• Selection Changed

  • Selection Changed, by Sam Deane — Source code available at GitHub

    This example plugin illustrates how to listen for the SelectionChanged action, and to do something whenever the user changes the selection.

  • Layout

    The first thing to do when making a plugin is to setup the folder structure, which should look something like this:

       MyPlugin.sketchplugin/
         Contents/
           Sketch/
             manifest.json
             script.js
    

    Manifest

    The plugin needs a manifest.json file. This tells Sketch which commands your plugin supplies, as well as giving some general information about the plugin such as its name, author, and so on.

    For each command, the manifest lists the menu entry we want (if any), and the actions that it listens for. In our case, we don’t want to add a menu item, but we do want to list for one action: SelectionChanged.

    {
      "name" : "SelectionChanged Example",
      "description" : "Example plugin which illustrates how to handle the SelectionChanged action.",
      "version" : "1.0",
      "identifier" : "com.bohemiancoding.examples.selection-changed",
      "author" : "Sam Deane",
      "authorEmail" : "sam@bohemiancoding.com",
      "commands" : [
        {
          "script" : "script.js",
          "handlers" : {
            "actions" : {
               "SelectionChanged.finish" : "onSelectionChanged",
               }
              },
        }
      ],
      "menu" : {
        "items" : [
        ],
      },
    }
    
  • Code

    Defining The Action Handler

    In the manifest, we told Sketch that every time the SelectionChanged action finishes, we want it to run the onSelectionChanged handler in our selection-changed.js script file.

    So now we need to put some code into the selection-changed.js file to define that handler and make it do something useful.

    
    var onSelectionChanged = function(context) {
  • Extracting Context Information

    Whenever sketch calls a handler in one of our plugins, it passes in a single context argument. This dictionary is our connection with Sketch itself, and contains all the information that we need to work out which document was open, perform whatever task we want to on it, and so on.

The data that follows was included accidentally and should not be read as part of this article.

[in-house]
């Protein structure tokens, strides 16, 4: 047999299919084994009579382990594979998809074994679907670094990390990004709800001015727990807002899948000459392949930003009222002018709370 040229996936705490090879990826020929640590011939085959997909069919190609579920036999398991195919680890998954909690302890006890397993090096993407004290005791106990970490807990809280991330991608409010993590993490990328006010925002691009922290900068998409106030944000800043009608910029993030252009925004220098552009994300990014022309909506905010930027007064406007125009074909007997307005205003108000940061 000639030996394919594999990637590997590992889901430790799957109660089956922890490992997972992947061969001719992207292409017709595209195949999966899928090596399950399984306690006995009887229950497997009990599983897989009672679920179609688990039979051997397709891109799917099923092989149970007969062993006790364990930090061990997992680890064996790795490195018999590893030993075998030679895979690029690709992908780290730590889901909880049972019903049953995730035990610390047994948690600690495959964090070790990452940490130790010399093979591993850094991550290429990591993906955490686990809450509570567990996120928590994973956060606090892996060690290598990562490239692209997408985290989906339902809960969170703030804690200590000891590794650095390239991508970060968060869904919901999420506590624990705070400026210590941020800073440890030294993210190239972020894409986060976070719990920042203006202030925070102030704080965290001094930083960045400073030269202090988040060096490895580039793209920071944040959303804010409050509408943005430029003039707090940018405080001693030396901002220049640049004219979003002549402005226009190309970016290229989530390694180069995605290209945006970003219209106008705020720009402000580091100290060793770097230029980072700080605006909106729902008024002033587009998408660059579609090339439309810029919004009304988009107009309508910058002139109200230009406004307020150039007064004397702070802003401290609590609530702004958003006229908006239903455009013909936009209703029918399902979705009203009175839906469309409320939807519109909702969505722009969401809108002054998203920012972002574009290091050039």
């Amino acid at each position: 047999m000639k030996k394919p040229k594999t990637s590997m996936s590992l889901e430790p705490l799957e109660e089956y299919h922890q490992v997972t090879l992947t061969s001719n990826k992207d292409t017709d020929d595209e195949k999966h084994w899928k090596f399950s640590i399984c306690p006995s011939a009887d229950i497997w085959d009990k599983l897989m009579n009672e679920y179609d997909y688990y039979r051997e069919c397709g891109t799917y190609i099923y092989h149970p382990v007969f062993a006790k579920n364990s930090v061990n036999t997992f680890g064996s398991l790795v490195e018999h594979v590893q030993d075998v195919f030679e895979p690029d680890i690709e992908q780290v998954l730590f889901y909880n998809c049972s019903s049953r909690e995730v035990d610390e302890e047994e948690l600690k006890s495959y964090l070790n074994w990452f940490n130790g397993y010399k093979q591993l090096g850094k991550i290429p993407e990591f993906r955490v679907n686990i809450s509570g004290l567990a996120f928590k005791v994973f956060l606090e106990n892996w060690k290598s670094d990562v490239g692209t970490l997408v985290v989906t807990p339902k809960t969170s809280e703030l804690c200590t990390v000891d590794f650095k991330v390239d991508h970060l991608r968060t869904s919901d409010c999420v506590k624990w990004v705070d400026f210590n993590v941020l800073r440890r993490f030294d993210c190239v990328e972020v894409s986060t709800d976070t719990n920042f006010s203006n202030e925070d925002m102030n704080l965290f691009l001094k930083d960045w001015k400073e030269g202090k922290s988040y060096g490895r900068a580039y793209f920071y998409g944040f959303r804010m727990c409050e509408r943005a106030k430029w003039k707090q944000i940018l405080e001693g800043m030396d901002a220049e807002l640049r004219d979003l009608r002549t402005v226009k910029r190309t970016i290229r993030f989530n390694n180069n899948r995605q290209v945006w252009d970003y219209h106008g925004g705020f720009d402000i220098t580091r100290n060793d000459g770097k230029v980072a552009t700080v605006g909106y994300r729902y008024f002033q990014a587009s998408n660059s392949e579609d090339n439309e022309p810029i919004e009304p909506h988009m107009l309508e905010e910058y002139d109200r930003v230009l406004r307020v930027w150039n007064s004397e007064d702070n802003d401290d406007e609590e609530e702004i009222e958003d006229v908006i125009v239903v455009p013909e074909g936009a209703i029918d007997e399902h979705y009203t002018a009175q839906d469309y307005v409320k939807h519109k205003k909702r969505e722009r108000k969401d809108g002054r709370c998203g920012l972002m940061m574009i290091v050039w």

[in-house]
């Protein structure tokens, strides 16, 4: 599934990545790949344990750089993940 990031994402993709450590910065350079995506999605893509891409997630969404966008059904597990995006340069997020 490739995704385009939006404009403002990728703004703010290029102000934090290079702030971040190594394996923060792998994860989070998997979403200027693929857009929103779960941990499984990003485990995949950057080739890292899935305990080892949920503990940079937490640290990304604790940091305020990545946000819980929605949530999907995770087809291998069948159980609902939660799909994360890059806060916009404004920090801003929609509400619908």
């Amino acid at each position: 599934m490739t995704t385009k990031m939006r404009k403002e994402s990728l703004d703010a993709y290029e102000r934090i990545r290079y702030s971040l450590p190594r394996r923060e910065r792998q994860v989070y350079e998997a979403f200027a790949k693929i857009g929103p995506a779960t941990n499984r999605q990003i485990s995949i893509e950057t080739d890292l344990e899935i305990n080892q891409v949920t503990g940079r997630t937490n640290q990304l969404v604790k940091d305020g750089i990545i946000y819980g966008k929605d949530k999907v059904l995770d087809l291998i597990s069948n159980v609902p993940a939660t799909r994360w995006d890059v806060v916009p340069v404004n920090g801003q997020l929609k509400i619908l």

When we’re being called in response to an action occurring, the context will contain an actionContext property with additional information about the action, so that’s the first thing that we want to retrieve:

        action = context.actionContext;
  • The context information for each action will be different. For the SelectionChanged action, we are passed three interesting values: which document the selection has changed in, what the old selection was, what the new selection is (or will be).

  • For our purposes, we can ignore the old selection, but we need the other two values.

        document = action.document;
        selection = action.newSelection;
  • Performing Our Code

    Now for the meat of the plugin. What we want it to do is to show a small message at the bottom of the canvas, showing how many items the user has selected. If there are no items, the message area should be hidden.

  • So first let’s get the selection count.

        count = selection.count();
        if (count == 0) {
  • If nothing is selected, we just want to hide any previous message that might have been shown.

            document.hideMessage();
    
        } else {
  • If one or more items are selected, we want to show a message. We check for a single item and handle that as a special case so that we can get the wording correct.

            if (count == 1) {
  • For a single item, we don’t want an “s” on the end.

                message = "1 layer selected."
            } else {
  • For multiple items we want to show the count, and use an “s” for a plural.

                message = count + " layers selected."
            }
  • Finally, show the actual message to the user.

    This is intended to be a simple example, so we’re making use of an existing facility (showMessage) that is really intended for flashing up temporary messages for the user.

    Arguably there would be better ways of displaying the information, but that would result in a much more complicated example – so let’s worry about one thing at a time!

            document.showMessage(message);
        }
    
    };
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